Today marks my first anniversary as a Networks Manager. Birthdays and anniversaries evoke mixed responses for me – a chance to celebrate all the achievements of the past 12 months whilst trying to ignore the dread realisation that the passage of time accelerates with each passing year (it’s a fact - the time between my 16th and 17th birthdays was at least ten times as long as the time between my 30th and 31st. God knows what it’ll be like when I’m 60)
To mark this occasion, I’ve decided to embark on a blog mission and share my thoughts with the ether. As far as I can tell from reading other RSA bloggers such as the Projects team and Matthew Taylor, good blogs need to be: relaxed and informal in tone (check); self-deprecating (I’m not very good at that yet); and, above all, connect different experiences and thoughts in a way that throws new light on them (the tricky bit). Oh, and always end on a cheesy line (you’ll have to wait and see about that)
Well, here goes nothing…
If someone were to ask me what has stood out about my debut year at the RSA, I’d be hard pushed to think of one particular moment. However, at a recent staff meeting I enjoyed a flash of enlightenment. We were given a brief presentation by Jamie Young, author of the recent RSA Pamphlet ‘How to be Ingenious’. In it he argues that ingenuity, rather than creativity, will be the key attribute in these uncertain times; in fact, the definition of ingenuity is finding solutions to problems by using limited resources in new and surprising ways.
(At this stage, I must confess it was his use of the A-Team as an example of ingenuity that inspired me to read the pamphlet straight after the meeting. As a child of the 80s, knowing how Hannibal, Face, Murdoch and BA Baracus got out of another scrape on a weekly basis was essential to my playground standing.)
In the pamphlet, five principles of ingenuity are explored:
I can see why he chose the A-Team to illustrate his point…
What struck me most about the time I’ve spent travelling around the south-east corner of England, meeting Fellows and helping to set up local networks, is the enormous potential for ingenuity that can be found in these small groups of passionate, dedicated people.
Maybe it’s best if I give a couple of examples to back up this grandiose claim. Last week, the Brighton & Hove Fellows’ network celebrated their own paper anniversary with a look back at how far they’ve come as a group. Just 12 months ago, they were 25 strangers assembled in the upstairs room of a pub, wondering what they should do. During the course of the year, they have become a benevolent dragon's den - running project surgeries in which they lend their advice, support and occasional critical eye to a different Fellows’ project each month. Two of the projects to come through the sessions have already been given Catalyst funding and I’m sure the next year will see even more.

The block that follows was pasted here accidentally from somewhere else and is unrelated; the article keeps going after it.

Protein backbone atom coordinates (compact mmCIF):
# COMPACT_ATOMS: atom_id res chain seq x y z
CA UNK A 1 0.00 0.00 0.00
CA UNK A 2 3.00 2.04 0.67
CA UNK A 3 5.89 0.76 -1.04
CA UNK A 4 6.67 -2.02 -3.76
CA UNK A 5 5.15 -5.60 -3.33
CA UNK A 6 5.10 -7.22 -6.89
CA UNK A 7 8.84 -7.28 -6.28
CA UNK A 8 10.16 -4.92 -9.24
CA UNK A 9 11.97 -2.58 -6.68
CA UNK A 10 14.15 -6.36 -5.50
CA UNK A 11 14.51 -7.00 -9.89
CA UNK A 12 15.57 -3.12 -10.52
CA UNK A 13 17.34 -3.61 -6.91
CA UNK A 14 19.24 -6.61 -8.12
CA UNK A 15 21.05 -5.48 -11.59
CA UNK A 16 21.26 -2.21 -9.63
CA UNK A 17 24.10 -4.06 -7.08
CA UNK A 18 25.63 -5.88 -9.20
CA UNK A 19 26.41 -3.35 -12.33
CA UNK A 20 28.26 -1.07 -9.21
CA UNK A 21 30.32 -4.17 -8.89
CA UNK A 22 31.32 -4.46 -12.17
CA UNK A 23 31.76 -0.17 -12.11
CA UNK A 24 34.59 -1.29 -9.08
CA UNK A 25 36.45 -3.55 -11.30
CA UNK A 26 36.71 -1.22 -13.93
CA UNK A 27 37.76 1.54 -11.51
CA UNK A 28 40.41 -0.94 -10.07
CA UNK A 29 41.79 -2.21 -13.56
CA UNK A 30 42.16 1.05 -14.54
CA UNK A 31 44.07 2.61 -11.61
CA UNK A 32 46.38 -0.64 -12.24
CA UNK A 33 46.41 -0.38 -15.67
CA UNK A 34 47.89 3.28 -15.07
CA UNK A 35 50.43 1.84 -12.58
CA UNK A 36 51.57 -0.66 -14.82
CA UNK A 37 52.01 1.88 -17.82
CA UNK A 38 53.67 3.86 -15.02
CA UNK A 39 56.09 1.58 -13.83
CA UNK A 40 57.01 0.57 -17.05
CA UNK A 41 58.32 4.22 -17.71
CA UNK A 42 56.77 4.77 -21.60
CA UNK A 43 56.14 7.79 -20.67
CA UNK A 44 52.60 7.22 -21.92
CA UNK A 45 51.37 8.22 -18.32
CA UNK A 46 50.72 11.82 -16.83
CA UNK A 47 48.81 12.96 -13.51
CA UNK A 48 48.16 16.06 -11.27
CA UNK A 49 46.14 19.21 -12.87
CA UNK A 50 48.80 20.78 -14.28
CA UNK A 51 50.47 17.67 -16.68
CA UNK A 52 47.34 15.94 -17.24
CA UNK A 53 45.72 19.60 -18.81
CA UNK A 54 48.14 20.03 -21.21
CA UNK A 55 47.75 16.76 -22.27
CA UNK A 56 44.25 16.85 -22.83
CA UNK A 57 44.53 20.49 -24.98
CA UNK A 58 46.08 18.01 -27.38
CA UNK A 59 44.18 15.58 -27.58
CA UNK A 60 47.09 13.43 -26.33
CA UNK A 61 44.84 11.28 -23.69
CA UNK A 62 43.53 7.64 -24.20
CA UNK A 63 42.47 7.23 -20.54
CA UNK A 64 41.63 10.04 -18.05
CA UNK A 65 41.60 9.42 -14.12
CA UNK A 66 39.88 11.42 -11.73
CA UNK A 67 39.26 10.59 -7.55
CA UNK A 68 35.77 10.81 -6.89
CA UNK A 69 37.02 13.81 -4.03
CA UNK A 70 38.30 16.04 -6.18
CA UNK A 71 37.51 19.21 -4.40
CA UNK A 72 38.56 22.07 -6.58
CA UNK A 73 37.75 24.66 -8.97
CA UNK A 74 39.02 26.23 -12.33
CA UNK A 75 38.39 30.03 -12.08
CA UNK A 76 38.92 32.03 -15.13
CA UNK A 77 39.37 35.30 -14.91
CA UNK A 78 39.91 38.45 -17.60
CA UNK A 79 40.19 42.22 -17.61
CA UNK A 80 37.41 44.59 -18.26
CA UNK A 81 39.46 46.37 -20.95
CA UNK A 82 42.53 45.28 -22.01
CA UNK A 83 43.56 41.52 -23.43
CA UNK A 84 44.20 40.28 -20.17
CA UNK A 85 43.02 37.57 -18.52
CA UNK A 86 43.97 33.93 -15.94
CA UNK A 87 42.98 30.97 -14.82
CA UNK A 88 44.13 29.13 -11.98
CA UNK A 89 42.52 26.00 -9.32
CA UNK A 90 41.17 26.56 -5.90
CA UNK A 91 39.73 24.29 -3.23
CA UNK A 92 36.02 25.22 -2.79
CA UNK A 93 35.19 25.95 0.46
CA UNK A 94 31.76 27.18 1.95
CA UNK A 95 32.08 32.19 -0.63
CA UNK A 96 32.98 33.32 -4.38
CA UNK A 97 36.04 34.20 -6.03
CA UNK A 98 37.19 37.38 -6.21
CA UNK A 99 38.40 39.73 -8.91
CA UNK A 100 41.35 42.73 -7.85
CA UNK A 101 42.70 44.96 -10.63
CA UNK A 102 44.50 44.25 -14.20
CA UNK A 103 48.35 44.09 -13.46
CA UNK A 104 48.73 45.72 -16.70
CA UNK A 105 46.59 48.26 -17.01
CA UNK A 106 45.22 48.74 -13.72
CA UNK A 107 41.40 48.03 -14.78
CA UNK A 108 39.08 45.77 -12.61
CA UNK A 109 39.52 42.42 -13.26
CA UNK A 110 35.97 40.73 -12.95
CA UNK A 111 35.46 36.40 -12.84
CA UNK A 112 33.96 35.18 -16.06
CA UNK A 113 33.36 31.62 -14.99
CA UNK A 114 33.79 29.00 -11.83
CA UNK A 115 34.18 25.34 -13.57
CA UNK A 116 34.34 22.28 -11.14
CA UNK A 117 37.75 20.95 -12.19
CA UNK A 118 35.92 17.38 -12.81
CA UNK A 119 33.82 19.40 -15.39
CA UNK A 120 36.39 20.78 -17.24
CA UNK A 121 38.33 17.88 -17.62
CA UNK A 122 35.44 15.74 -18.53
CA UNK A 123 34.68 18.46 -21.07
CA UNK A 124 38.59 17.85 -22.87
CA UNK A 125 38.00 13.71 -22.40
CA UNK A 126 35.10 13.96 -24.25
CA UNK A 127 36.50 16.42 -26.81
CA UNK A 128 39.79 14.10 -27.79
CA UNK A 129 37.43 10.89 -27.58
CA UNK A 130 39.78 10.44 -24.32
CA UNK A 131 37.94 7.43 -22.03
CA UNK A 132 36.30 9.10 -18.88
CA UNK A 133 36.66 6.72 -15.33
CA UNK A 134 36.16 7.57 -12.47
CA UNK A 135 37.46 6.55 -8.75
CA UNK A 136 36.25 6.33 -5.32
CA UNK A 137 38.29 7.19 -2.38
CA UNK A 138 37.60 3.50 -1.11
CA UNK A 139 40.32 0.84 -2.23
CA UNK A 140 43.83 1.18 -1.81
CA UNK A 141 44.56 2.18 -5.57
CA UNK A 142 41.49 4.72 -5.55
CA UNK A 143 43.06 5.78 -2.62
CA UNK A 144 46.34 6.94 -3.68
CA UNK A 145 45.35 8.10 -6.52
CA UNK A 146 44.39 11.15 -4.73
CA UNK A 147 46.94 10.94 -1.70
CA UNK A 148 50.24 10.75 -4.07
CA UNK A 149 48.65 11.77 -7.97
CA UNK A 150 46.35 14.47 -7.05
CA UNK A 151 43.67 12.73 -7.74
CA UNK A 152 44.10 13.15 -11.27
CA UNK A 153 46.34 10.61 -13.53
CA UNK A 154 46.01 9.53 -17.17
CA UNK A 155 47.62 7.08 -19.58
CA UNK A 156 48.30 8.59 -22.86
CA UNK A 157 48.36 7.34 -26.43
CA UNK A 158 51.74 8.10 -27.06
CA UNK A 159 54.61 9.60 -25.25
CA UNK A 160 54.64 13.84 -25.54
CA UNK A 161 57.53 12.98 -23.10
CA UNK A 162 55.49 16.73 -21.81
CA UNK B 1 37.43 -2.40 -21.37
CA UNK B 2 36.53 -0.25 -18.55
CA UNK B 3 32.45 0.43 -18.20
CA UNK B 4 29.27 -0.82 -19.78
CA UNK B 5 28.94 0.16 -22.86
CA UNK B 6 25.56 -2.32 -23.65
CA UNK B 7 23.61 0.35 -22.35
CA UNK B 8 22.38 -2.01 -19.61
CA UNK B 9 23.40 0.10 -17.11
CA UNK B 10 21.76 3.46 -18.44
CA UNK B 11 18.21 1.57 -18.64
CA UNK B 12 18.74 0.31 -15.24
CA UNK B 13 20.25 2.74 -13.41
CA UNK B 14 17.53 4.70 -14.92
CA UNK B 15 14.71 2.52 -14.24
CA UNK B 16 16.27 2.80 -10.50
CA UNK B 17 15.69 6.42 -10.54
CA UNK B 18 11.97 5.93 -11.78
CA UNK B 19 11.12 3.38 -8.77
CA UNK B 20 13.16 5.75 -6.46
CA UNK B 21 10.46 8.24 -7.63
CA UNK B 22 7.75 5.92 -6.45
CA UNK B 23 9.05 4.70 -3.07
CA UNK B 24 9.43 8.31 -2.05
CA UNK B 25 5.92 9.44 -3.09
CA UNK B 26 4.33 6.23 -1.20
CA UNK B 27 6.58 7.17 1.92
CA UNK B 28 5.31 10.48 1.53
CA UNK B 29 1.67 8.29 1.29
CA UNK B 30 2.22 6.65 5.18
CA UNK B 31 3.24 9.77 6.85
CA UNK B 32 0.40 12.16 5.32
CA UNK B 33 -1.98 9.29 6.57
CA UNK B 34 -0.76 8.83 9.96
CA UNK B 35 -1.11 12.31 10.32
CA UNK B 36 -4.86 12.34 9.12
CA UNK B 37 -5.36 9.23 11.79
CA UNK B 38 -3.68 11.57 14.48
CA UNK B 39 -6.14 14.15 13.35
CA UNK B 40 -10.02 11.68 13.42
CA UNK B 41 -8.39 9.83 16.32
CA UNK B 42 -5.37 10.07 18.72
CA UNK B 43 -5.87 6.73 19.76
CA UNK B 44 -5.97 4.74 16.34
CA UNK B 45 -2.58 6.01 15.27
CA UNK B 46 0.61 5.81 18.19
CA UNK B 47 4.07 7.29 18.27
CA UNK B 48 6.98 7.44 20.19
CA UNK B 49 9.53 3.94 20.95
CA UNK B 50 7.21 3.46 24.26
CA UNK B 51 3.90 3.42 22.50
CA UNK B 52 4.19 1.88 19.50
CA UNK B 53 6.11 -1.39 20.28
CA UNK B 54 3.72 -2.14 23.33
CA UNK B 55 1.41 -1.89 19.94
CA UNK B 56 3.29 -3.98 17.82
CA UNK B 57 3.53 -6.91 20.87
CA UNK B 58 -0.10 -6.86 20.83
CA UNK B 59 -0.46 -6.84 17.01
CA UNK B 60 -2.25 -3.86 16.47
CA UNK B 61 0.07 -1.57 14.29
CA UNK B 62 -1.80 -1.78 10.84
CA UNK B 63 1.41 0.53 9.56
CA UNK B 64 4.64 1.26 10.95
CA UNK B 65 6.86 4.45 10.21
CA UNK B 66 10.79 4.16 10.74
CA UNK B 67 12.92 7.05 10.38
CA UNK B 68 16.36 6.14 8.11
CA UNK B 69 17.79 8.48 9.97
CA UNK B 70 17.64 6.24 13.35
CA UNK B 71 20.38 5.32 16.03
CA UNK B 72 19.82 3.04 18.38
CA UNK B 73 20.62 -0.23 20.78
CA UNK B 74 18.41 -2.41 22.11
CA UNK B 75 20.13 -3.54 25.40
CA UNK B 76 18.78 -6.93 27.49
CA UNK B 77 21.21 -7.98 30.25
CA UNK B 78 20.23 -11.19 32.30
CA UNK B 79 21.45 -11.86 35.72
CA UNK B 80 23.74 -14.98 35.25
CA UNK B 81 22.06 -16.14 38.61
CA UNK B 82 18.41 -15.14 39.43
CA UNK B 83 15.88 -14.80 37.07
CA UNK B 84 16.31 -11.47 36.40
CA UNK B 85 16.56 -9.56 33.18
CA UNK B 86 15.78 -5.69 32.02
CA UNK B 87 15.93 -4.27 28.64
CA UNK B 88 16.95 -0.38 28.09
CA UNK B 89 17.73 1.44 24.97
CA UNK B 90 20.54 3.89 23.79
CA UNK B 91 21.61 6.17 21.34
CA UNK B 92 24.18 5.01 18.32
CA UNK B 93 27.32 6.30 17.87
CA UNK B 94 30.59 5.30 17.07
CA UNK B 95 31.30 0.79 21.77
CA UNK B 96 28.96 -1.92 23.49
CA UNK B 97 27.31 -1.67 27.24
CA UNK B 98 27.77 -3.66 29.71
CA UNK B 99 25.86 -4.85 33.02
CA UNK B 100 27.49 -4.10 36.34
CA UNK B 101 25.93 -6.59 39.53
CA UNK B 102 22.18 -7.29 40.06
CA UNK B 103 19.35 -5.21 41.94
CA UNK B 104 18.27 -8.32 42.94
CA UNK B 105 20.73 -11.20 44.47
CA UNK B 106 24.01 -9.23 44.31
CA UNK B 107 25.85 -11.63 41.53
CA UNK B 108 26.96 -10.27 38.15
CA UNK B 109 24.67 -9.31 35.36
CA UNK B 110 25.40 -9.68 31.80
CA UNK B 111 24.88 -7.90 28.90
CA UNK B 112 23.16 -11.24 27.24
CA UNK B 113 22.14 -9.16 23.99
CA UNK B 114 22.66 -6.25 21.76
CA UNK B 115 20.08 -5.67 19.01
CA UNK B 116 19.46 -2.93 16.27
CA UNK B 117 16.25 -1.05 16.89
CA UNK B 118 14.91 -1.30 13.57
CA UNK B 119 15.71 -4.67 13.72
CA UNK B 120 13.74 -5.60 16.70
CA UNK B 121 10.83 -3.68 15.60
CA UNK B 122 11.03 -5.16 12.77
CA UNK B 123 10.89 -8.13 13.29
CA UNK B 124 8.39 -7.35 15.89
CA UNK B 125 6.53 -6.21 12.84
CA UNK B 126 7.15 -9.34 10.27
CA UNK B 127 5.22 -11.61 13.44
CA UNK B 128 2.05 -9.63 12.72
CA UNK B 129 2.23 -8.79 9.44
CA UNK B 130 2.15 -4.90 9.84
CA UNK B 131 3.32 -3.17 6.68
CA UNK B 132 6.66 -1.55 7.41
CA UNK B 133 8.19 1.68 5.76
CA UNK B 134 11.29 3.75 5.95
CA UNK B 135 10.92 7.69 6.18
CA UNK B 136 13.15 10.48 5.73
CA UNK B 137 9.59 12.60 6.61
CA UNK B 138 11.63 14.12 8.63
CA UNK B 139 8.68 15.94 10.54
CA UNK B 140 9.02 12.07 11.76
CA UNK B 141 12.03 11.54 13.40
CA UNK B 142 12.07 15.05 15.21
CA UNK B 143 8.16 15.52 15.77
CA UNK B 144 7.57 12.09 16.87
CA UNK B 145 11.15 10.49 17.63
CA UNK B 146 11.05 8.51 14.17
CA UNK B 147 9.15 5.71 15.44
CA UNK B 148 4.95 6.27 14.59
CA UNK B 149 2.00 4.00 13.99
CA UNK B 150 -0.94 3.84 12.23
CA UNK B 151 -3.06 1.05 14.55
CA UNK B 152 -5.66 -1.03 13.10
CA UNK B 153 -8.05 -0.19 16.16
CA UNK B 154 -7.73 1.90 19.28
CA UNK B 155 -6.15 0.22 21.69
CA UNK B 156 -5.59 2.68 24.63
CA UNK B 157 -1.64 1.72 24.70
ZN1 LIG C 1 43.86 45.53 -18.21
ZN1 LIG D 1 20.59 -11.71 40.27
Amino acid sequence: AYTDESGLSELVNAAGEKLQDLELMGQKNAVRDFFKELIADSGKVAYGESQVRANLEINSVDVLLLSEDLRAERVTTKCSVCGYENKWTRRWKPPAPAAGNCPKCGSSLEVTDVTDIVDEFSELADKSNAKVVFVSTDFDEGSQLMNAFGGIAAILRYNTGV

And it’s not just Brighton. Last December, the Fellows from the Surrey network were looking for a place to have a Christmas meal. They had spent the previous six months discussing issues which have both a local and national impact, one of which was social justice. Because of a connection made with a local charity called Surrey Jobmatch that works to help ex-offenders into employment, they decided to eat at the Clink – a gourmet restaurant situated within the walls of HM High Down Prison, completely staffed by inmates under the tutelage of Head Chef Al Crisci MBE (it was the subject of a recent BBC documentary). Although prison isn’t usually the first place that springs to mind for a delicious meal, I can highly recommend a trip to the Clink
As a result of this visit, eight Fellows have now become volunteer mentors to prisoners who are soon to be released. Not only that, but one Fellow is now using their financial nous to help the charity fundraise and another is helping to raise their profile through their links to a national radio network.
Because of the enthusiasm shown by the small number of Fellows who make up the Surrey network, plans are underway for building a local mentoring scheme to help more organisations badly in need of the kind of expertise that Fellows have.
In truth, I could have picked examples from most of the local networks I’ve been to, from Chichester to Bedford and all points between. It’s been a year of meeting fascinating people and discovering new possibilities.
Only trouble is, next time I’m on a train to a network, I’ll have that theme tune running through my head…”If you have a problem - if no one else can help - and if you can find them - maybe you can hire: a Fellows’ network”
Blog mission accomplished.
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